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Thread: Washing quilt top before quilting?

  1. #1
    Super Member Rachelcb80's Avatar
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    I just finished with a top that I don't want to wash after quilting (wall hanging, don't want a real scrunchy look), but I need to wash it to get out some markings, glue, etc. If I put a zig zag stitch along the raw edge of the border, should that be enough to keep fraying to a minimum in a gentle wash and dry? I'm doing scalloped edges on the border after quilting so some of the edge will be cut away anyways. What about the backside of the top? Will it be okay exposed in a light wash?

    I'm sure this has been done before, and doesn't seem like it should be any big deal, but I wanted to check with you ladies (and gentlemen!) before I proceeded. :)

  2. #2
    Super Member grann of 6's Avatar
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    I don't see any reason why you couldn't wash it gently. Put it in a mesh bag or pillow case, that will keep agitation to a minimum. Or wash by hand and roll in a towel to get the excess water out and lay flat to dry.

  3. #3
    Senior Member Hinterland's Avatar
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    Your quilt top will probably be fine if you wash it, but rather than risk it you can always gently wash it after you quilt it, then block the quilt so it doesn't scrunch up.

    This is a link to directions:

    http://www.quiltuniversity.com/blocking.htm

    Blocking will also help it hang flat.

  4. #4
    Super Member Quilter7x's Avatar
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    I would be afraid to wash in a machine it if it has a lot of pieces in it. I can only imagine the fraying that would happen on the back. Can you gently swish it in the tub? Or can you use a washcloth to take out the glue and extra markings?

  5. #5
    Super Member quiltingnonie's Avatar
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    I did that one time - gentle wash cycle - and had fraying on the back you wouldn't believe.

  6. #6
    Power Poster amma's Avatar
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    I would be afraid of the fraying on the back too... you may even lose some of your seams to this.

  7. #7
    Super Member MaryStoaks's Avatar
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    I have washed several tops without damaging them. I folded the top small enough to fit in my kitchen sink (keep it folded with the raw edges inside the whole time). I ran tepid water deep enough to cover, added liquid dish detergent and baking soda. Then I put the top in and let it soak, no agitation except to gently push the top down in the water occasionally. I soaked it like this for several hours, drained the water and added fresh water, gentle push on the top , and changed the water this way until no more soap. Drain the rinse water and let it drip (still folded), then unfold it and hang over a shower rod to dry. This procedure didn't harm the top and had a minimum of fraying on the back.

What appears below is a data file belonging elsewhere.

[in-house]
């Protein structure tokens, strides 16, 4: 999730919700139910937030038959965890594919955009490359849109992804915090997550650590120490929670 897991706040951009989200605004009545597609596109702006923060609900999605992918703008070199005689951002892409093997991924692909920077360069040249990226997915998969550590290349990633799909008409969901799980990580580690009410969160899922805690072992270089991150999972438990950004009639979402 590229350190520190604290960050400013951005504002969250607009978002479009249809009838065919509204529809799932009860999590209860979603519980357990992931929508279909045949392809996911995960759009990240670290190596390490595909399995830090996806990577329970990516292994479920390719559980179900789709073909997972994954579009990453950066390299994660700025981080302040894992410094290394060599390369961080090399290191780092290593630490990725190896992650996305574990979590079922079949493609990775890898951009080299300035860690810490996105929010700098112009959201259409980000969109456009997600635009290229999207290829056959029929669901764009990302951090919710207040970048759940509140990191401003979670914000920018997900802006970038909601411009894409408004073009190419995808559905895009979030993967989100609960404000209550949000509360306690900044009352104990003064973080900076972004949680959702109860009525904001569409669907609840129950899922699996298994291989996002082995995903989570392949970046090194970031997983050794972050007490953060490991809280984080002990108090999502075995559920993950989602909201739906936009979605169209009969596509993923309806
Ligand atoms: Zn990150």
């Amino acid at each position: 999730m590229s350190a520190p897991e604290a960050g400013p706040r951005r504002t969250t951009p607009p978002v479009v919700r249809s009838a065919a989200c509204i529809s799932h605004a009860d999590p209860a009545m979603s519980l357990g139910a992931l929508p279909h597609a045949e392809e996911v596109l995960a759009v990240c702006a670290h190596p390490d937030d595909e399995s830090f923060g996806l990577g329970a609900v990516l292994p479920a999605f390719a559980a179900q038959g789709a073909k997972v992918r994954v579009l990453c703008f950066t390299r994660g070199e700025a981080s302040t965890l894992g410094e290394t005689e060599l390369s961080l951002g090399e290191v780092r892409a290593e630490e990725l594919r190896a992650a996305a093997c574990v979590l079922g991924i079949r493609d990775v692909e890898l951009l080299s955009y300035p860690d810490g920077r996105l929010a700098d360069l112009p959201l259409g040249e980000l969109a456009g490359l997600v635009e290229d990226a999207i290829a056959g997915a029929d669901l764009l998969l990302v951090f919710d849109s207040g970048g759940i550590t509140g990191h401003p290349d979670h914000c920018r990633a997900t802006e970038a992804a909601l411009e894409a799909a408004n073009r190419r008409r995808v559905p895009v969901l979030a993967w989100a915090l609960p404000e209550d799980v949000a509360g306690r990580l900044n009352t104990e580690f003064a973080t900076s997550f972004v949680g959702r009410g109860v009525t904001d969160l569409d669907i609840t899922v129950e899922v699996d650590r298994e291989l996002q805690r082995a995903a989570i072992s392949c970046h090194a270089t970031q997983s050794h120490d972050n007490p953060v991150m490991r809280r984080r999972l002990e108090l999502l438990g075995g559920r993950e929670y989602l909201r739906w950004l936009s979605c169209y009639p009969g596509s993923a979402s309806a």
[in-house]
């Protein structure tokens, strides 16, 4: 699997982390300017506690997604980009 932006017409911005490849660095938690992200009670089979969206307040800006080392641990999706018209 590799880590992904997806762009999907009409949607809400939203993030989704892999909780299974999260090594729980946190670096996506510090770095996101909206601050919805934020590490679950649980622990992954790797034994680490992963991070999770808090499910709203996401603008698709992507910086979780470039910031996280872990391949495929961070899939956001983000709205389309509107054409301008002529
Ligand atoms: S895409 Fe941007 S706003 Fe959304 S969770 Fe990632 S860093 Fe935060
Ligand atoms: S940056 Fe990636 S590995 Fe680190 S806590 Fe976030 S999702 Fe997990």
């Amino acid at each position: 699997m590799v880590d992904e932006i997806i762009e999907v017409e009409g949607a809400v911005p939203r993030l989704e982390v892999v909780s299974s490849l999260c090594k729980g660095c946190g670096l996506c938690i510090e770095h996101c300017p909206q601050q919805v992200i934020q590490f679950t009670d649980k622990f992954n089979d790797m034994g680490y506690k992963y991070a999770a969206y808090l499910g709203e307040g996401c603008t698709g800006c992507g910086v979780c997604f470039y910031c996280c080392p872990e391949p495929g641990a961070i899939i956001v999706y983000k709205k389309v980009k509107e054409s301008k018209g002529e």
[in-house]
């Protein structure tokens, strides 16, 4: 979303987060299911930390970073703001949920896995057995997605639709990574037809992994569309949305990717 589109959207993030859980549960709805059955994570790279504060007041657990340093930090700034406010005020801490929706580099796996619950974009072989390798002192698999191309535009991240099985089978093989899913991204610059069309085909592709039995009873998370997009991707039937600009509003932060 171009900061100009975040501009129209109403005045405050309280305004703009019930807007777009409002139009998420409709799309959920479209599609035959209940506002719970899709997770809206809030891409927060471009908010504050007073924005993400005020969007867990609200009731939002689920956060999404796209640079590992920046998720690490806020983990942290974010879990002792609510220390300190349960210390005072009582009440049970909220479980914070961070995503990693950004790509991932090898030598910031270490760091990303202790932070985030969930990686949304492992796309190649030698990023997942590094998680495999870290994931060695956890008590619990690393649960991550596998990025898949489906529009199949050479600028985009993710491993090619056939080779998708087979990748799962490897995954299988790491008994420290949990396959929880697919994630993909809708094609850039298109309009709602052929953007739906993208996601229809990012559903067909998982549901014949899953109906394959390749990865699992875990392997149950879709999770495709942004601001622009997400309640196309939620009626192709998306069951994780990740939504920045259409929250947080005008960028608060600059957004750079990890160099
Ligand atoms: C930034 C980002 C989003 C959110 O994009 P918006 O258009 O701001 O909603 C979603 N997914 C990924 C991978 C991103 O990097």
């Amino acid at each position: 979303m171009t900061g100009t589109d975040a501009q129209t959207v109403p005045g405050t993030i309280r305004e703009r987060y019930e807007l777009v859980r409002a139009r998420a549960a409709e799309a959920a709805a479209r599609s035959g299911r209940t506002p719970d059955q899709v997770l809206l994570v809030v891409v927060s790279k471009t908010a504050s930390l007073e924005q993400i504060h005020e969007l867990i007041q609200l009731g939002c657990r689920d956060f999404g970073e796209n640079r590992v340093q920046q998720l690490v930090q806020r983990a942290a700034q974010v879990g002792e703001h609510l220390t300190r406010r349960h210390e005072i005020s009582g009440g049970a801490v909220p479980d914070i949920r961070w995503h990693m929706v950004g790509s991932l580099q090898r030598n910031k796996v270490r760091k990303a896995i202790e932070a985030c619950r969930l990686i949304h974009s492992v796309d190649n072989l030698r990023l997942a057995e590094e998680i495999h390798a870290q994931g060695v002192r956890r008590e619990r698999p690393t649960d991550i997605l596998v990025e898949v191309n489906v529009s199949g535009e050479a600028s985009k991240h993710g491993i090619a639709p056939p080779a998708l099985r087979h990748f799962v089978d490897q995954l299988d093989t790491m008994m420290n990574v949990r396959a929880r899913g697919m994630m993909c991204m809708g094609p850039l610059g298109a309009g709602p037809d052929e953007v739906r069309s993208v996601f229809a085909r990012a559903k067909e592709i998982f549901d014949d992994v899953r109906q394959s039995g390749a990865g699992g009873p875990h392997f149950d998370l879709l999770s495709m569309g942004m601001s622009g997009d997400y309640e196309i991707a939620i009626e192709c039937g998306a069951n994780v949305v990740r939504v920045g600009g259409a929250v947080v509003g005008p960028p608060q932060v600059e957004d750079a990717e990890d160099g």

8. #8
    Super Member Rachelcb80's Avatar
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    Hmmmm, so it sounds like I do have to worry about the back seams fraying really bad. I'm not sure what to do then. There's a fabric in it that I think will bleed even though I prewashed everything. I dampened a block to remove some freezer paper (put it under a hot iron right after to dry it quickly) and just in that little bit of time a black fabric bled on to a white fabric. I have some Synthrapol to put in with it, but I know it needs to be put in the dryer right away to avoid sitting around damp. So that takes blocking the quilt out of the scenario. There is some water soluble fusible in some of the applique though so I have to get it completely wet.

    I guess I'm going to just have to wash it after it's quilted, dry it in the dryer and just hope it comes out as flat as possible. Will prewashing my batting help keep the scrunch down? I've never prewashed batting so I don't know how to do that either. :P

  9. #9
    Power Poster nativetexan's Avatar
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    you should be able to soak the marks out. don't agitate. just spin out and rinse and soak and spin out.

  10. #10
    Super Member quilterguy27's Avatar
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    I'd wash it gently by hand in the sink. Let as much water drip out as possible then lay it flat on some towels to soak up the rest of the water. When it's like 90 to 95% dry I'd iron it. This should work for you. Now, if you wash it after quilting I would tumble in the dryer on fluff or air dry until it's mostly dry. Then I would block it to make it square and try to keep it flat and minimize the "scrunch" effect. Good luck.

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